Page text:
But why should we be so hard on our police when all they do is reflect a much broader problem in society. Whether they be politicians, judges, professors, bureaucrats, doctors, journalists, policemen, waiters or plumbers, too many of us do not do the jobs that we have undertaken – always expecting someone else to do better than us to set things right. We are experiencing system failure, where confusion of laws and responsibilities, incompetence at the personal and institutional level, a lack of accountability and the total absence of a vision for the future conspire to break the nation down into warring tribes with no purpose but to impose their will on everyone else.
We can see the steps that brought us to the slippery slope. But, gliding effortlessly in our decline, we can only guess where all this will stop. Which individuals, armed only with personal integrity and moral duty to society, will take it upon themselves to stand against the willful destruction, to try create a beachhead of civility on what has become an enemy shore?
Last weekend, the rector and other academic leaders of Thessaloniki’s Aristotle University declared that the youths (including “hooded ones”) occupying university premises had a deadline of “Monday or Tuesday” to leave. On Saturday, in broad daylight, the youths rampaged through the city’s heart before returning unimpeded to their “asylum.” On Tuesday, at a much-anticipated debate that was expected to end the sit-in or lead to police being summoned to the campus, jeering protesters threw an egg at the rector. The meeting ended with university authorities pathetically promising to consider the protesters’ demands. The egg flew, the rector ran. But would the egg have flown if the hoodlums were not already sure that the chicken would fly?

Milestones&Footnotes comment in AthensPlus, 3 April 2009

Society’s dangerous passivity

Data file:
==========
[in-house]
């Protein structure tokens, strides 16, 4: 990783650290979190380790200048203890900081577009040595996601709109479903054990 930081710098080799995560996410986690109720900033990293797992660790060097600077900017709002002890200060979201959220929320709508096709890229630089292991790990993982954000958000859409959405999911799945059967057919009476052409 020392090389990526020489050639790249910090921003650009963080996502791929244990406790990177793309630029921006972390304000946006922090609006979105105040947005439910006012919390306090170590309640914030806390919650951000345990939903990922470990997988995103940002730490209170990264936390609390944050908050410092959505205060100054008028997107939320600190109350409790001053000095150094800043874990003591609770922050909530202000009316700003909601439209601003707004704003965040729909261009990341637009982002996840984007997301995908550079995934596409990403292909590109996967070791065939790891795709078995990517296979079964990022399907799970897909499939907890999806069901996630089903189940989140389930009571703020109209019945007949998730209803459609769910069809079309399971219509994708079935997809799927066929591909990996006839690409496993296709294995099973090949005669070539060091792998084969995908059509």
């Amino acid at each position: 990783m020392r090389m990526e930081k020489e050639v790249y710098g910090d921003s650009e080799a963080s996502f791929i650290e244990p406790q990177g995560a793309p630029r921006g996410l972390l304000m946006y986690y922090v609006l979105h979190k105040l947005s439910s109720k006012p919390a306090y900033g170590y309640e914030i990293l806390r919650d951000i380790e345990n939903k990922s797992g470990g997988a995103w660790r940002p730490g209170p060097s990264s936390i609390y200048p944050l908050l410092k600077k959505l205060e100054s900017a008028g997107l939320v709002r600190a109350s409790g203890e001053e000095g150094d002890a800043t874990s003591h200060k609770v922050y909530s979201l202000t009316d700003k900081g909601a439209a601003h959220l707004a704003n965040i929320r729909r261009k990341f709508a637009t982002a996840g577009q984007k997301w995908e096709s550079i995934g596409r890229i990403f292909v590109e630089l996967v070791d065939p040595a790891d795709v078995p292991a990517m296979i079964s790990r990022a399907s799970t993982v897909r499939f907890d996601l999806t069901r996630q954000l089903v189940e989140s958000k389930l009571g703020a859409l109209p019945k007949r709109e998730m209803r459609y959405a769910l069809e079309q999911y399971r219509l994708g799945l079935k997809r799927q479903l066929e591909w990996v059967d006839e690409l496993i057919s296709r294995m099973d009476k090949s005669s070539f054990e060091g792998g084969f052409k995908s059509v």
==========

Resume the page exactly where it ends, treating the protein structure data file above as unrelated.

Nothing is more precious, nothing more precarious than peace. At this time, Greece is going through its most difficult phase since the restoration of democracy in 1974. The evidence of a breakdown of law and order is present everywhere, from the resurgence of domestic terrorism to a multitude of armed robberies taking place each week. The immediate cause of this is the collapse of police operations over the past few years. The underlying cause is the astonishing public apathy in the face of the mounting danger.
Northern Ireland knows very well the dangers and tragedy of a society consumed by violence. That’s why, straight after the murder of two soldiers and a policeman by rebel splinter groups of the Irish Republican Army, thousands of people gathered in silent protest in the streets of Belfast, Londonderry, Newry, Lisburn and Downpatrick. Many such protests had taken place during the three decades of intercommunal strife that preceded the 1998 agreement that lead to peace. But whereas those protests expressed hope in their demand for peace, reports from Northern Ireland this week betrayed a sense of desperation among most people lest their hard-won peace be destroyed.
In Greece there is neither hope nor despair, only a deafening silence. True, our country is not in danger of sliding into intercommunal violence. But every day we are witness to how violence is becoming a part of our lives. Much of the blame lies on government and state authorities for allowing people to get away with breaking the law all the time: allowing cars to park wherever drivers choose; turning a blind eye to violence at sports events over many decades; being too timid to deal decisively with urban guerrillas or extremist political groups; allowing no-go areas such as Exarchia in Athens or the village of Zoniana in Crete; being incompetent or indifferent in dealing with common, everyday criminality. The effect has been that people feel they can commit crimes with impunity, whereas those who are outraged by the crimes know that they cannot seek recourse anywhere. This leads to increased brazenness of criminals and resignation among members of the law-abiding public.
Right now we are in a state of apathy, perhaps not understanding the threat that violence poses to our society. But if civil society does not press the government into action, things will get worse, creating a chain reaction of violence. Either the state will be forced to take strong, anti-democratic measures, vigilante groups will spring up or criminals will triumph.

If the people do not cherish peace, they will have a harder battle to restore it once it is gone. And not only our politicians, but our very society will shoulder the blame for the catastrophe.